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ALVIN LANGDON COBURN (1882-1966)
I want to see [photography] alive to the spirit of progress; if it is not possible to be "modern" with the newest of all the arts, we had better bury our black boxes. Alvin Langdon Coburn
ALVIN LANGDON COBURN (1882-1966)

Vortograph (The Eagle), 1917

Details
ALVIN LANGDON COBURN (1882-1966)
Vortograph (The Eagle), 1917
gelatin silver print
image: 11 1/8 x 8¼in. (28.4 x 21.3cm.)
sheet: 12 x 10in. (30.4 x 25.3cm.)
Provenance
By bequest from the artist, July 1967;
to The International Museum of Photography at George Eastman House, Rochester, New York;
to the present owner (by deaccession), April 1983
Literature
Modernist Masterworks to 1925 from 'the deLIGHTed eye', A Private
Collection
, International Center of Photography, New York, 1985, p. 17; Weaver, 'Alvin Langdon Coburn: Symbolist Photographer, 1882-1966', Aperture, No. 104, Fall 1986, p. 71 (variant cropping)
Exhibited
Modernist Masterworks to 1925 from 'the deLIGHTed eye', A Private Collection, International Center of Photography, New York, May 15-June 16, 1985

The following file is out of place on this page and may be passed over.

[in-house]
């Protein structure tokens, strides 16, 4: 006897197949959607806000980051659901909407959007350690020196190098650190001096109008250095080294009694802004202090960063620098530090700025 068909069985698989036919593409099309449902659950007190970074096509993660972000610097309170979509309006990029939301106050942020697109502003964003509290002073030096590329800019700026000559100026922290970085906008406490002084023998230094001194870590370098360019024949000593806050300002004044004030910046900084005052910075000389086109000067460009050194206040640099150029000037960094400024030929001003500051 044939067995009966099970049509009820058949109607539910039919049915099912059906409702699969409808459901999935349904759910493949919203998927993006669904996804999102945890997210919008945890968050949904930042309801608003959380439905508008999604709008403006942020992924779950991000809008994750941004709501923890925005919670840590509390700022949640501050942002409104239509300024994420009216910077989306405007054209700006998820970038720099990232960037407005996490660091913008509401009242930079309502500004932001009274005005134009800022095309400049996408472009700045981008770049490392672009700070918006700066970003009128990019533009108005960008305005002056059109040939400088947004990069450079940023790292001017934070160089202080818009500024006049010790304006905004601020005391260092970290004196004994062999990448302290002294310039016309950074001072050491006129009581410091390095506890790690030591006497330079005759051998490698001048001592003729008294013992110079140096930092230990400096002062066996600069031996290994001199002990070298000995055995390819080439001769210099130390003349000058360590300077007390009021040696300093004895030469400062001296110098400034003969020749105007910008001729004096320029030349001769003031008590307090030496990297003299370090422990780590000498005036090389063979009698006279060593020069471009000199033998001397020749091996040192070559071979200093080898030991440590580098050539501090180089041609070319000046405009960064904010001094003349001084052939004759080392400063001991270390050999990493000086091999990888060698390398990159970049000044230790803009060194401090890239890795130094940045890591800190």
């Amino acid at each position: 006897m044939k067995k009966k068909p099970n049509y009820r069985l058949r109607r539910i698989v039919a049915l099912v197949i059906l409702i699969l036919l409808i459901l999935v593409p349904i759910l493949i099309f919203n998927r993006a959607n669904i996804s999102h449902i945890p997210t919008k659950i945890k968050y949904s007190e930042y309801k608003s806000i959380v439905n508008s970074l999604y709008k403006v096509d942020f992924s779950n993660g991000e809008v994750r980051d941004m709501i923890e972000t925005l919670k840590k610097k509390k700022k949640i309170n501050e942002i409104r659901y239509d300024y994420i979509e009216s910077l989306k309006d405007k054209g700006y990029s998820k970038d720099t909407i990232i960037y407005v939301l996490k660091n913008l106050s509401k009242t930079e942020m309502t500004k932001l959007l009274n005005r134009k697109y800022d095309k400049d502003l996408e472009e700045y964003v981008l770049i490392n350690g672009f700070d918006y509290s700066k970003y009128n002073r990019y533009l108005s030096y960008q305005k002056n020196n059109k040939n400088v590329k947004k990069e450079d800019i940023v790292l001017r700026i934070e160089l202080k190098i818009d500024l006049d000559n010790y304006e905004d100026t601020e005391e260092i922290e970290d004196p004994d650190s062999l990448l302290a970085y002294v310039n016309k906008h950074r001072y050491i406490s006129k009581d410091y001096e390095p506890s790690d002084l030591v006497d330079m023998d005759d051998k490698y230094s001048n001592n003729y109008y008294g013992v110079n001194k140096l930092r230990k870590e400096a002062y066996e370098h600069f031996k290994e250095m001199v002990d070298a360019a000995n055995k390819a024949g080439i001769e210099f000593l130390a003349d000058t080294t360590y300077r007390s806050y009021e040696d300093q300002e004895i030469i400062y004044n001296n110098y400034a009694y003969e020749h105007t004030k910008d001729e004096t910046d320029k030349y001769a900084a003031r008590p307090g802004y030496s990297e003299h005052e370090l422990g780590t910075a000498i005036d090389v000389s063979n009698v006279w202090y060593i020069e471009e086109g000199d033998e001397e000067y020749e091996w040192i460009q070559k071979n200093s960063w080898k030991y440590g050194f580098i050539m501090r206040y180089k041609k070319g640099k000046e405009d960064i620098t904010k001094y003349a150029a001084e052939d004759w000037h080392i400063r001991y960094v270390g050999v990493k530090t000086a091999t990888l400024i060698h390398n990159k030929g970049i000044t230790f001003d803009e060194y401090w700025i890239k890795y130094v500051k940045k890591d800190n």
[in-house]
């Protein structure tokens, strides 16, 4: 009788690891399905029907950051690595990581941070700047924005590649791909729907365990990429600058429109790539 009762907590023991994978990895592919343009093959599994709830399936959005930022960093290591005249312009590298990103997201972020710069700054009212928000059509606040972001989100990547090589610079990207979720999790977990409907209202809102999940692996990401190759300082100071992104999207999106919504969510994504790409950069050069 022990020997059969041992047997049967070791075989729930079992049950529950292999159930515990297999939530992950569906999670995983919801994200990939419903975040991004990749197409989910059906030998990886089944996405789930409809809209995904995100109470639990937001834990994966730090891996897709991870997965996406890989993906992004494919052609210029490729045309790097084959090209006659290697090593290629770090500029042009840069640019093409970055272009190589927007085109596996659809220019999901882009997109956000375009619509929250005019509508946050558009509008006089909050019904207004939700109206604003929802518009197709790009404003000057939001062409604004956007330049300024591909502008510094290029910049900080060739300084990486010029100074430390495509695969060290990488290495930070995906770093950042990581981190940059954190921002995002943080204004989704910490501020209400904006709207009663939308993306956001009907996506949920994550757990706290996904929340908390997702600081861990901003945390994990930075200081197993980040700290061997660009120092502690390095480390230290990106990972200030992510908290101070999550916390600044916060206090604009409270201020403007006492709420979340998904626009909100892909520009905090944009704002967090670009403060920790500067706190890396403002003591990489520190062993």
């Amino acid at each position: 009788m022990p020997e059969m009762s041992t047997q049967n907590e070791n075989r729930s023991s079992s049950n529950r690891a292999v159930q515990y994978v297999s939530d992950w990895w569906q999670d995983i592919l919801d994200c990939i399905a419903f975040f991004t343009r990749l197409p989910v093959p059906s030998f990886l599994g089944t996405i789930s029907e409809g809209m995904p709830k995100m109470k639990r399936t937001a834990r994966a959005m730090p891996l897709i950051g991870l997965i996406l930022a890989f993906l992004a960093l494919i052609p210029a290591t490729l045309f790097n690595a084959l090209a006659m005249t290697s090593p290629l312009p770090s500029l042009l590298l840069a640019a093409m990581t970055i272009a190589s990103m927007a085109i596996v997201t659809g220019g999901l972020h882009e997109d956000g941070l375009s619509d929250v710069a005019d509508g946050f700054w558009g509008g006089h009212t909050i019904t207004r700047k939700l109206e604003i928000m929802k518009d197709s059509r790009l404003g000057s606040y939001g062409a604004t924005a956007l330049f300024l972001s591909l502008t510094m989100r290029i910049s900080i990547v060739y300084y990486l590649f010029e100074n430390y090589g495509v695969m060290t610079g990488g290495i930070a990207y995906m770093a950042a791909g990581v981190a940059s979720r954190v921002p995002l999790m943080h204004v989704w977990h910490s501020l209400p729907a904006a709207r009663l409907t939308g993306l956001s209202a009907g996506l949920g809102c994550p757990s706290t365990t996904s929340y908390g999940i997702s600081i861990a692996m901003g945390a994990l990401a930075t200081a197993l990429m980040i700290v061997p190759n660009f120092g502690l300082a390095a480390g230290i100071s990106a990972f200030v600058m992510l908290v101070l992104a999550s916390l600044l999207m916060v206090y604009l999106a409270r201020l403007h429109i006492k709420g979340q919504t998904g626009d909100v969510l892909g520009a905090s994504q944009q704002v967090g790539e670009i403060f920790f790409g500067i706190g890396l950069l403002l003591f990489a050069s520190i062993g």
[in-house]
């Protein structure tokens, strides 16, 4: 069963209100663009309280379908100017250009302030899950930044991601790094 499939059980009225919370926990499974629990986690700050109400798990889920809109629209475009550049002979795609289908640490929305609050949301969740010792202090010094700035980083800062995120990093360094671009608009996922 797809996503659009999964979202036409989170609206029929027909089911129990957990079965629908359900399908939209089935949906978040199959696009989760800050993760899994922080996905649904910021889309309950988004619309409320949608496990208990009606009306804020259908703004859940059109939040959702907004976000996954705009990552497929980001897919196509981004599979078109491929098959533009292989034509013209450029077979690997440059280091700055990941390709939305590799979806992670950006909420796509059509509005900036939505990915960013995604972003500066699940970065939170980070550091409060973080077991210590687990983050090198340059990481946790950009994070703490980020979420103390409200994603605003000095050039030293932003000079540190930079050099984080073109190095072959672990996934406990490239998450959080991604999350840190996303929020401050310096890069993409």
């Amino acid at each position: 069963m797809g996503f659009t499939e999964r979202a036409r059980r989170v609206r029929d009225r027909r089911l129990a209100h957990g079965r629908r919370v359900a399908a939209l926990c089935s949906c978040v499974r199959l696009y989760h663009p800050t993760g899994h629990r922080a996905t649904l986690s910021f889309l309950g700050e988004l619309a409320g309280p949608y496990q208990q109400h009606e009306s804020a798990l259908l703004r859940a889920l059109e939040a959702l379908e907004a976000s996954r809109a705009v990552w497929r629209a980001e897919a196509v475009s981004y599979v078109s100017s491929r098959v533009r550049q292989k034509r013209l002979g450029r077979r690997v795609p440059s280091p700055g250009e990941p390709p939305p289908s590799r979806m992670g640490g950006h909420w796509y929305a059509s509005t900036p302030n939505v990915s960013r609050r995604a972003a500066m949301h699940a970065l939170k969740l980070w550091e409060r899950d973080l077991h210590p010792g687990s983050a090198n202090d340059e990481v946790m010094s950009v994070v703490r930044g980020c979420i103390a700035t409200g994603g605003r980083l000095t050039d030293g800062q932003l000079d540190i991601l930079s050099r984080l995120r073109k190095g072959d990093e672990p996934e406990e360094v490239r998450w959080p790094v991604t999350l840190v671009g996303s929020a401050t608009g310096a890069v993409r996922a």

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Lot Essay

Alvin Langdon Coburn's career as a Vorticist photographer began in London in 1917 and lasted for only about a month. Anxious to disprove the common notion that the camera could not be truly abstract, he made 18 Vortographs now prized for their rarity, compositional strength and the fact that they take abstraction in photography just about as far as it can go.
The Vortographs were made with three mirrors clamped together in a triangle, into which the lens of the camera was projected and through which various objects (crystals and wood placed on a table with a glass top) were photographed. The resulting images, exhibited at the Camera Club in London, prompted the Vorticist poet Ezra Pound to proclaim in his introduction for the exhibition catalogue that 'the camera is freed from reality.'

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